Mets put pieces in place, can't complete comeback

Mets put pieces in place, can't complete comeback

NEW YORK -- Even in the last days of a month that's seen his club's offense slow, then sputter, then stall, Terry Collins thought the Mets had a chance in Friday night's 4-3 loss to the Marlins.

With Daniel Murphy standing on second base, a one-run deficit and two outs to play with, the manager was confident.

The Mets had put in place the foundations of a last-inning comeback, but they couldn't break through. And on a night when Matt Harvey didn't pitch like he usually does, they needed some offense.

Twice that offense had come in the form of solo home runs, but Collins saw the potential for more in the ninth inning. With the middle of his lineup due up, he saw a rally.

Ruben Tejada jumpstarted one with a leadoff single in the ninth, then almost nixed it. When a wild pitch from Marlins right-hander A.J. Ramos skirted past the reach of catcher J.T. Realmuto, Tejada took off for second base.

Tejada's nice slide

Realmuto collected the ball and made an on-target throw to second base, but Tejada was deemed to have beaten it by a hair. Video replay showed he slid his hand under the tag.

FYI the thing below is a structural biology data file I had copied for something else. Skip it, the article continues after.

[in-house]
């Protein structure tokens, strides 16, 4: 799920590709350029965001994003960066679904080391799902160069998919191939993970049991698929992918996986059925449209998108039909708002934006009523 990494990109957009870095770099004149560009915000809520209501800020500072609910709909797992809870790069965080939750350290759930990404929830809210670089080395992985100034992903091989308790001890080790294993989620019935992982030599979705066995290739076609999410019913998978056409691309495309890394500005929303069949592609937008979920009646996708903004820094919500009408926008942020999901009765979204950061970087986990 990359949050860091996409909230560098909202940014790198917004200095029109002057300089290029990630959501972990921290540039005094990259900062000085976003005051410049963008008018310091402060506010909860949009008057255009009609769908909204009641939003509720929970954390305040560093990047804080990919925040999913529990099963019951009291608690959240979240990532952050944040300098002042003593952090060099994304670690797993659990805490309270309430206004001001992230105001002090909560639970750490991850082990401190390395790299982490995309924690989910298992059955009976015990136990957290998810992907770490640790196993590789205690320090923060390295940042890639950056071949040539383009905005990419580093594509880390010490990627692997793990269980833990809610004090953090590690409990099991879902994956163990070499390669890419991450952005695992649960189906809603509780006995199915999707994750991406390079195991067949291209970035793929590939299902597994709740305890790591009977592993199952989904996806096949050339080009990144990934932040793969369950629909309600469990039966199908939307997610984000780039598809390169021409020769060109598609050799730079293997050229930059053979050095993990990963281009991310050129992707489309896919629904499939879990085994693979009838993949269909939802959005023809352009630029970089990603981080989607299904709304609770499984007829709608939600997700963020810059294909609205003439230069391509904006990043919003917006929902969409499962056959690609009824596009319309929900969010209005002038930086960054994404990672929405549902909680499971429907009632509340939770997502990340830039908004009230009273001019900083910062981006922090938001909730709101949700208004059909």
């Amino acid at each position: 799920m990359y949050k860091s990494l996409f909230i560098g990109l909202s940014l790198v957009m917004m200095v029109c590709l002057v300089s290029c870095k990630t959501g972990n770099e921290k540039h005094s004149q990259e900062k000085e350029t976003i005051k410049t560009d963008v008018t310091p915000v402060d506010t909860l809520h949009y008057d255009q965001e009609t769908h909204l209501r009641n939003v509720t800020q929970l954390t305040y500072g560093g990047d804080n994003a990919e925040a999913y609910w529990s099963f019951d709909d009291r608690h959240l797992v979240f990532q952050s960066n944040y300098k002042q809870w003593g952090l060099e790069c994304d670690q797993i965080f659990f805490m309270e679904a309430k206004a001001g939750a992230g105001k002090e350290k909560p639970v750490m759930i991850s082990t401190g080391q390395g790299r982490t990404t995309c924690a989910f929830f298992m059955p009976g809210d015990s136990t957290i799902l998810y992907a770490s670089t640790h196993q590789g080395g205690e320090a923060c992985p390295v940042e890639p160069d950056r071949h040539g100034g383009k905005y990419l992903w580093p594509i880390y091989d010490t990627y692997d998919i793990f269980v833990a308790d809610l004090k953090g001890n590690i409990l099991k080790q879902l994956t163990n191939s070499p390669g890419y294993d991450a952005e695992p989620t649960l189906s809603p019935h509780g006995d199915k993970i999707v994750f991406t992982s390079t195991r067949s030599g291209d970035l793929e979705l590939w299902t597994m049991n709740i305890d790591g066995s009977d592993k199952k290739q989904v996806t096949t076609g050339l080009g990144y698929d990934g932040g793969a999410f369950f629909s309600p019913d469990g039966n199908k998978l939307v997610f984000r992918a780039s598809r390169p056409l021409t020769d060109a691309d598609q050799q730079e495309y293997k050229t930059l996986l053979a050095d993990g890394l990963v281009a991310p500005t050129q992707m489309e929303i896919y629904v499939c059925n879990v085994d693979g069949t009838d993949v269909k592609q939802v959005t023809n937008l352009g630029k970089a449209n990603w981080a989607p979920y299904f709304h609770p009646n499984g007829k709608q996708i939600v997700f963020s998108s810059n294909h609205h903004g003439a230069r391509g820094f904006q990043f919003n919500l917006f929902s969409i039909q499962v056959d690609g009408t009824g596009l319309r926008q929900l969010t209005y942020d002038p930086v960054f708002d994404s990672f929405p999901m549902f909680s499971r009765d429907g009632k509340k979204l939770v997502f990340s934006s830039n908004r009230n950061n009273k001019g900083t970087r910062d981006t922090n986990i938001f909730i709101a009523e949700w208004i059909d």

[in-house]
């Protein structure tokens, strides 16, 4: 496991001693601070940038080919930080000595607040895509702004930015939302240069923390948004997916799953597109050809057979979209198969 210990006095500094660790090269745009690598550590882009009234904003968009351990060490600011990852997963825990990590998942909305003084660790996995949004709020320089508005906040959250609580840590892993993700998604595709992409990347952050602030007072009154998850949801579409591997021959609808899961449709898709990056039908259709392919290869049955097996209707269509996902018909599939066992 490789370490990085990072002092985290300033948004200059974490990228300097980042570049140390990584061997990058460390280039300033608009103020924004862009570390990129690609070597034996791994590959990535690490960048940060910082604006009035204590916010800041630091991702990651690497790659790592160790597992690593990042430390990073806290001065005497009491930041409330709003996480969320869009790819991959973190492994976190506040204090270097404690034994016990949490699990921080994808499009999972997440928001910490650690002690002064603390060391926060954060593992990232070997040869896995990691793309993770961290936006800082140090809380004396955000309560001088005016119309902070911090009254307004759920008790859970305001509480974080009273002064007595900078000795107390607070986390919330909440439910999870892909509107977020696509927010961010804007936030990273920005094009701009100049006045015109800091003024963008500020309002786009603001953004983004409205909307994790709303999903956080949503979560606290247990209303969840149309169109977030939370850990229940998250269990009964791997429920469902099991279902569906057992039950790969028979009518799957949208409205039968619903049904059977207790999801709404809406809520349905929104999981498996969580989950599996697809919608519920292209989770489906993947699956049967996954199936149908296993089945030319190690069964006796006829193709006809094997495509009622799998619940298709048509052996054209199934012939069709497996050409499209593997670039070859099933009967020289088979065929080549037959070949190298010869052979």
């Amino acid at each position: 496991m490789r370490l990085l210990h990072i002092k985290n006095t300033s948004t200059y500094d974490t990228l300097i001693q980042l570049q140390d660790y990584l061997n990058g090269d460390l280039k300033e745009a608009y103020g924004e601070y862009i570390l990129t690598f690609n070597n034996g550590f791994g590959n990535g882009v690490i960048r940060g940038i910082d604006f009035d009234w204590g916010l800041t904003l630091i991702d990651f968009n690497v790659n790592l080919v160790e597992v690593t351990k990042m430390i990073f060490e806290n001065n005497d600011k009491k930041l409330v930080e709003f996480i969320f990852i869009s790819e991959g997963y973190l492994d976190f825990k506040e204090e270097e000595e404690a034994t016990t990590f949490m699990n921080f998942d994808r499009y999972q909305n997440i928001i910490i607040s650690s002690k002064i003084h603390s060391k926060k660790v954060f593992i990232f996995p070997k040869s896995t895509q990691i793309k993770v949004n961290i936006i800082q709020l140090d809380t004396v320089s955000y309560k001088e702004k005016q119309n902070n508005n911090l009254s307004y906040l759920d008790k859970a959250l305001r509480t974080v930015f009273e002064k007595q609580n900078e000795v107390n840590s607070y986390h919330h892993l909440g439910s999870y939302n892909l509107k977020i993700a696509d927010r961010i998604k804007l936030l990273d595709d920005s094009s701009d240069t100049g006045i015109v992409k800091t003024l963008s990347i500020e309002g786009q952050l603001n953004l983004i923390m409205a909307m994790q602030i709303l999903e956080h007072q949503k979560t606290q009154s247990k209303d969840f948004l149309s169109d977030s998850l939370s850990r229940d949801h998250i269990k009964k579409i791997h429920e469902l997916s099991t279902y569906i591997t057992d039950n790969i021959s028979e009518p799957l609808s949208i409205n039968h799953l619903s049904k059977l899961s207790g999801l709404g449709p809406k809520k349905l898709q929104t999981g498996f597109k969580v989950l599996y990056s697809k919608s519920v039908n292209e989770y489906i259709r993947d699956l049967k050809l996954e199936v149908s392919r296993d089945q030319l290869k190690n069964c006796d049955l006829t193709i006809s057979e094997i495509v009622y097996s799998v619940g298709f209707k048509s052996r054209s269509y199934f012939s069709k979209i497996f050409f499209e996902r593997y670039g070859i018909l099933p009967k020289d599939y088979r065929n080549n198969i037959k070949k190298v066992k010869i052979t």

After Lucas Duda struck out swinging, Murphy cut the deficit to one run with a double that scored Tejada. That brought up Michael Cuddyer -- he of the recent surge and spiking batting average -- and Wilmer Flores, Tuesday's walk-off hero.

"I thought, with the next two guys coming up, they seem to get big hits," Collins said. "With Murph standing at second, I thought one of the next two guys for sure was going to get a base hit."

But they didn't.

Cuddyer struck out swinging. Flores dribbled the second pitch he saw to first base.

"I didn't know about how we were going to win it, but I thought we'd tie it right there," Collins said. "We didn't."

Alden Woods is an associate reporter for MLB.com. This story was not subject to the approval of Major League Baseball or its clubs.